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Issue 59 - The Life Outside Issue

Issue 59

The Life Outside Issue

Introducing the Life Outside issue of Habitus magazine. With life increasingly being absorbed into a digital space, there is never a more important moment to hold something tangible. In this context, the power of nature to have a physiological impact on our sense of wellbeing has never been more important. So how can we cultivate the benefits of the our natural environment in the most intimate of places – our homes? This was the question that helped to bring this issue of Habitus to life.

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A Moody, Modern Kitchen Design By Maker + May
HomesVicki Wilson

A Moody, Modern Kitchen Design By Maker + May

Australia

A boutique Jindabyne interior design studio, Maker + May, has taken home second place in the Contemporary Kitchen Award category of Sub-Zero and Wolf’s prestigious international Kitchen Design Contest.


Since its inception in 1993, Sub-Zero and Wolf’s biennial Kitchen Design Contest has sought out, and celebrated, exceptional advancements in kitchen design from across the globe. Four Australian residential projects were named winners by international judging panel comprised of esteemed architects, kitchen designers, and interior designers. Up and coming regional New South Wales based interior designer, Kristyn Lloyd took home second place in the Contemporary Kitchen Award category for her moody, modern kitchen design for a residence in Canadian Bay.

Kirstyn Lloyd’s design and execution of Canadian Bay was a big career step, her first residential kitchen of this scale. Having launched her interior design studio, Maker + May, only three years prior to the culmination of this project, Kirstyn’s talent and tenacity for meeting her clients’ needs go well beyond her years of experience.

The clients, a family with three small children, desired a unique kitchen that presented visual strength and understated elegance. Of course, Kirstyn had to balance this with the family-friendly functionality required for the clients’ vibrant, young household. Together, she and the family dreamt up the plan for a contemporary space, using striking materials and a neutral palette for a relaxed yet powerful aesthetic.

The galley kitchen rests between a continuous wall of rich, black timber joinery and a prominent island made of Elba marble and European oak. Sub-Zero refrigeration is elegantly concealed within the striking cabinetry, ventilation is sophisticatedly cloaked by the Damasta Gray marble hood cover, while understated Wolf cooking appliances are on display. Light and reflection dance in the tinted-mirror backsplash and custom polished black nickel handles, subtly enriching the already grand space.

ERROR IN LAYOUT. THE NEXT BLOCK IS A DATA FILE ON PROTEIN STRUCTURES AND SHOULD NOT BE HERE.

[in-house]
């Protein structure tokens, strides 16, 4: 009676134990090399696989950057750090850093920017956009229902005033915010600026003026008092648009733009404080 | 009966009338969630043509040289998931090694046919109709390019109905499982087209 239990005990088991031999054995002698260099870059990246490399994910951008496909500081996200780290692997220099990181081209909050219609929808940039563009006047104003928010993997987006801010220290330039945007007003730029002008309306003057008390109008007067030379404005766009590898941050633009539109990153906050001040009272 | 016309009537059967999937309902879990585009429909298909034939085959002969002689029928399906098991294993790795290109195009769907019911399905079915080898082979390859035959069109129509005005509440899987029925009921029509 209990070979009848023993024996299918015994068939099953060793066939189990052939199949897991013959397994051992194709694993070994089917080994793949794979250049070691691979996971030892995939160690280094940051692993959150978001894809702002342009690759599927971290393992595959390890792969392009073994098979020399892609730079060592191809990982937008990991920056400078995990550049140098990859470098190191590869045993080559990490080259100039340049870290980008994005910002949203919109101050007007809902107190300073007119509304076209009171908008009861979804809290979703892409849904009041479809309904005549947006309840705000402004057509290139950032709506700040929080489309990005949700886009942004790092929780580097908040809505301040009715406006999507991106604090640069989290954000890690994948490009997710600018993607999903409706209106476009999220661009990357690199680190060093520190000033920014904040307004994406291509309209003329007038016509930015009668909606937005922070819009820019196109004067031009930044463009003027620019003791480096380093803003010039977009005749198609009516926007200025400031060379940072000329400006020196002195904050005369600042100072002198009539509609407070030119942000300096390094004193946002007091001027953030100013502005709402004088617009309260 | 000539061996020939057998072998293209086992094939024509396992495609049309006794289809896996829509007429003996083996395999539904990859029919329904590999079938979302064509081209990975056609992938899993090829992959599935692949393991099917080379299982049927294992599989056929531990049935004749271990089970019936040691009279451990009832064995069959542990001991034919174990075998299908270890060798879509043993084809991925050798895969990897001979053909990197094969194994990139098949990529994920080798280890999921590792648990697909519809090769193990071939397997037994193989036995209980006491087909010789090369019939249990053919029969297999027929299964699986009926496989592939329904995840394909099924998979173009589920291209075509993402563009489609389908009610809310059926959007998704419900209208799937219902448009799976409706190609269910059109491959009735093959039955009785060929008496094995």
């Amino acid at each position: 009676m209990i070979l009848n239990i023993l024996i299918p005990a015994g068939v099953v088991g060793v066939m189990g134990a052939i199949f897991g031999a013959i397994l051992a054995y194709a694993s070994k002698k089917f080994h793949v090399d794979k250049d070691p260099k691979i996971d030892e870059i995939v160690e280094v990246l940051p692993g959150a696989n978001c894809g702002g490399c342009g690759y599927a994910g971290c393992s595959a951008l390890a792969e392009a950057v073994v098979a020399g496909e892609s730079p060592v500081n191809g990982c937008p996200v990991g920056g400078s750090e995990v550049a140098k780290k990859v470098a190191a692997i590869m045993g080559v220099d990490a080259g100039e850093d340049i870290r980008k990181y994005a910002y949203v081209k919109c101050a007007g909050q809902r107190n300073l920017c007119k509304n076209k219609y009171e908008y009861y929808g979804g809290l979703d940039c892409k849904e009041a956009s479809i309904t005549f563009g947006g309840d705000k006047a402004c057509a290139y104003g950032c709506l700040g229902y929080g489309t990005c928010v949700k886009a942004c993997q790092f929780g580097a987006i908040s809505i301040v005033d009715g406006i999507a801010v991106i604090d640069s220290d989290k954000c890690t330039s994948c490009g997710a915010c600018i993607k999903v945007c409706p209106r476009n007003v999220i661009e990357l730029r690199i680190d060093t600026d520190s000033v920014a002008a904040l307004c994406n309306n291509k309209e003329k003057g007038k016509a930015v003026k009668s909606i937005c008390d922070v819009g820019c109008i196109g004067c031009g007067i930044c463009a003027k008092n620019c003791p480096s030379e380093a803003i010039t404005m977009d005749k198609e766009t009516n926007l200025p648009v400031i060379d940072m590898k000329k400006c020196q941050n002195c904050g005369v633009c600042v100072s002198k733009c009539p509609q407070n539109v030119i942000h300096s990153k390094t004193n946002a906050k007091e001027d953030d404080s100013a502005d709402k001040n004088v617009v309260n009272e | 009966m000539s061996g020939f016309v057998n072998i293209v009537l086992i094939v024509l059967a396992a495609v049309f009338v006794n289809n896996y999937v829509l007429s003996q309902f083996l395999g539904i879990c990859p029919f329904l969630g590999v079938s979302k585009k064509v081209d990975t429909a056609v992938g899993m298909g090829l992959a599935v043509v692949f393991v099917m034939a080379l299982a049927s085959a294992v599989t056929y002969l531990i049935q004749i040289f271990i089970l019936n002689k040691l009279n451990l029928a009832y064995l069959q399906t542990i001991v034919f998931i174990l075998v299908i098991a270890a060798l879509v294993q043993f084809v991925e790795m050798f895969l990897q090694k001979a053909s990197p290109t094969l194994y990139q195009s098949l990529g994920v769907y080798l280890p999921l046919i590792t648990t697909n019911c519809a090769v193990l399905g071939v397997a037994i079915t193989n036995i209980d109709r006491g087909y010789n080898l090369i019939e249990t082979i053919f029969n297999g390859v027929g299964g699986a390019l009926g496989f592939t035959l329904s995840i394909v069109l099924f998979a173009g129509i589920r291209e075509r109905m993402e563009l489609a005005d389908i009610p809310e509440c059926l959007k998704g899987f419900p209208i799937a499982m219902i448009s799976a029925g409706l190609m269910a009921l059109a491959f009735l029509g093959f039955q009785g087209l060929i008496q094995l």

Boldly bisecting the room, the island features a wide preparation area and a casual, raised dining bench—an ideal perch for the three young children. The open plan concept of the kitchen, living and dining area curates a meaningful space that promotes togetherness whilst maintaining the grandeur of the home.

As the construction of the home drew to an end, Kirstyn inquired after the homeowners about their experience in working with her. Their response outlined that she had truly understood their vision, and they had trusted her drive to complete the job with superior results. According to Kirstyn, knowing how much the owners love the space has been the most rewarding moment of the entire project.

Maker + May
makerandmay.com.au

Sub-Zero Wolf
subzero-wolf.com.au


About the Author

Vicki Wilson

Tags

contemporary kitchencontemporary residenceElba marbleEuropean OakFamily ResidenceInterior DesignKirstyn Lloydkitchen designkitchen joineryMaker + May


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Issue 59 - The Life Outside Issue

Issue 59

The Life Outside Issue

Introducing the Life Outside issue of Habitus magazine. With life increasingly being absorbed into a digital space, there is never a more important moment to hold something tangible. In this context, the power of nature to have a physiological impact on our sense of wellbeing has never been more important. So how can we cultivate the benefits of the our natural environment in the most intimate of places – our homes? This was the question that helped to bring this issue of Habitus to life.

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